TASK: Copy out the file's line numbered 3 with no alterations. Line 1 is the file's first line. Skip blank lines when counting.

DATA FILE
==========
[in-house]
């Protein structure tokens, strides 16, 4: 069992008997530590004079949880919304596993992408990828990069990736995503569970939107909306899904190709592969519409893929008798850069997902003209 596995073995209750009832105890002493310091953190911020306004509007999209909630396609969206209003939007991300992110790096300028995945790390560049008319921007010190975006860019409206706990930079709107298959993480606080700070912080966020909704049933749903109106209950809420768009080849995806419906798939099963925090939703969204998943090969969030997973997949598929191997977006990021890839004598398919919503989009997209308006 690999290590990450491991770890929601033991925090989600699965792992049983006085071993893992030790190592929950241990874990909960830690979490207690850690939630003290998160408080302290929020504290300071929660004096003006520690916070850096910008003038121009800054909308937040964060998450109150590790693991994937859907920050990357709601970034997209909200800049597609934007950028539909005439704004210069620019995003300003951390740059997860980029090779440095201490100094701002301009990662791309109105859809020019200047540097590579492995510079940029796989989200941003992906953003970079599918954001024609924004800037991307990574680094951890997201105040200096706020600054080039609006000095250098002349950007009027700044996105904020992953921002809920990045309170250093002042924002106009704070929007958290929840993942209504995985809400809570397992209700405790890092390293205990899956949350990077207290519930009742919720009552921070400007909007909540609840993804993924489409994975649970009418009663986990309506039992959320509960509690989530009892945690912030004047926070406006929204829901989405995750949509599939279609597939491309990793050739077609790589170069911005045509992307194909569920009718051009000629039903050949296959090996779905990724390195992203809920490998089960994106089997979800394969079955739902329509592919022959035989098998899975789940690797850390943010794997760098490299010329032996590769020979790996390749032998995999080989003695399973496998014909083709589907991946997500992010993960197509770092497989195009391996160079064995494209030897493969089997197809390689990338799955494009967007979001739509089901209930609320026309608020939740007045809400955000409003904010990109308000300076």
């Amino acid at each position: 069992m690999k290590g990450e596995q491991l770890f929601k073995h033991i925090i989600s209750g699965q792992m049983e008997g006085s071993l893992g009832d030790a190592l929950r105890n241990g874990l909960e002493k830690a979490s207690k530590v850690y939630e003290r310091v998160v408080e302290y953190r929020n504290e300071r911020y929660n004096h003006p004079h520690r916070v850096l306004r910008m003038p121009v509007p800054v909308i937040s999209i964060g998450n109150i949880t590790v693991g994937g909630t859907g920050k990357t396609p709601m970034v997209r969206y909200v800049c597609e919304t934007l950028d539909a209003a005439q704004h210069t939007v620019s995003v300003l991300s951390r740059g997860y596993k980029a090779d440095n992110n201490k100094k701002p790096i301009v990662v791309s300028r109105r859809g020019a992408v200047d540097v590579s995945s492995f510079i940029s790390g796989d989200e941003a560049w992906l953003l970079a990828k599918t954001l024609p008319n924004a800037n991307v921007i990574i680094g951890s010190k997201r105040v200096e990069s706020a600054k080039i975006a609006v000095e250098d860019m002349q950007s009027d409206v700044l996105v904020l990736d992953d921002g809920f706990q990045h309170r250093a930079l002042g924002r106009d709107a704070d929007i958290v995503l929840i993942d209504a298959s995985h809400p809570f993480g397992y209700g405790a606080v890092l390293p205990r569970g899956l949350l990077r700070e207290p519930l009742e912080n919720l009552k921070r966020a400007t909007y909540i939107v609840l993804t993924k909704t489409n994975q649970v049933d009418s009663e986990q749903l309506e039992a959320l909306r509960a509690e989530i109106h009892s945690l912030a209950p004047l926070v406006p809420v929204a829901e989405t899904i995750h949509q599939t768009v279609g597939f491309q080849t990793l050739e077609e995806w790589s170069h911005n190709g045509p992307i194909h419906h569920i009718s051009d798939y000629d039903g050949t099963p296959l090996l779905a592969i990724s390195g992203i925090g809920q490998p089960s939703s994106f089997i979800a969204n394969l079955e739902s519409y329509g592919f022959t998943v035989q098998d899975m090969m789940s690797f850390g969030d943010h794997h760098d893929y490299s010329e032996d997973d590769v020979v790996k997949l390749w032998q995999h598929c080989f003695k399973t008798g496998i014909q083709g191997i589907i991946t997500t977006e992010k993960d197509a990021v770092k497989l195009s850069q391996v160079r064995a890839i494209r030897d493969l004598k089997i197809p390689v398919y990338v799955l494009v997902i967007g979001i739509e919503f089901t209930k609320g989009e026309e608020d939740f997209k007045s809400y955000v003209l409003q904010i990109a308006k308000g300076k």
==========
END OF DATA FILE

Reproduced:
């Amino acid at each position: 069992m690999k290590g990450e596995q491991l770890f929601k073995h033991i925090i989600s209750g699965q792992m049983e008997g006085s071993l893992g009832d030790a190592l929950r105890n241990g874990l909960e002493k830690a979490s207690k530590v850690y939630e003290r310091v998160v408080e302290y953190r929020n504290e300071r911020y929660n004096h003006p004079h520690r916070v850096l306004r910008m003038p121009v509007p800054v909308i937040s999209i964060g998450n109150i949880t590790v693991g994937g909630t859907g920050k990357t396609p709601m970034v997209r969206y909200v800049c597609e919304t934007l950028d539909a209003a005439q704004h210069t939007v620019s995003v300003l991300s951390r740059g997860y596993k980029a090779d440095n992110n201490k100094k701002p790096i301009v990662v791309s300028r109105r859809g020019a992408v200047d540097v590579s995945s492995f510079i940029s790390g796989d989200e941003a560049w992906l953003l970079a990828k599918t954001l024609p008319n924004a800037n991307v921007i990574i680094g951890s010190k997201r105040v200096e990069s706020a600054k080039i975006a609006v000095e250098d860019m002349q950007s009027d409206v700044l996105v904020l990736d992953d921002g809920f706990q990045h309170r250093a930079l002042g924002r106009d709107a704070d929007i958290v995503l929840i993942d209504a298959s995985h809400p809570f993480g397992y209700g405790a606080v890092l390293p205990r569970g899956l949350l990077r700070e207290p519930l009742e912080n919720l009552k921070r966020a400007t909007y909540i939107v609840l993804t993924k909704t489409n994975q649970v049933d009418s009663e986990q749903l309506e039992a959320l909306r509960a509690e989530i109106h009892s945690l912030a209950p004047l926070v406006p809420v929204a829901e989405t899904i995750h949509q599939t768009v279609g597939f491309q080849t990793l050739e077609e995806w790589s170069h911005n190709g045509p992307i194909h419906h569920i009718s051009d798939y000629d039903g050949t099963p296959l090996l779905a592969i990724s390195g992203i925090g809920q490998p089960s939703s994106f089997i979800a969204n394969l079955e739902s519409y329509g592919f022959t998943v035989q098998d899975m090969m789940s690797f850390g969030d943010h794997h760098d893929y490299s010329e032996d997973d590769v020979v790996k997949l390749w032998q995999h598929c080989f003695k399973t008798g496998i014909q083709g191997i589907i991946t997500t977006e992010k993960d197509a990021v770092k497989l195009s850069q391996v160079r064995a890839i494209r030897d493969l004598k089997i197809p390689v398919y990338v799955l494009v997902i967007g979001i739509e919503f089901t209930k609320g989009e026309e608020d939740f997209k007045s809400y955000v003209l409003q904010i990109a308006k308000g300076k």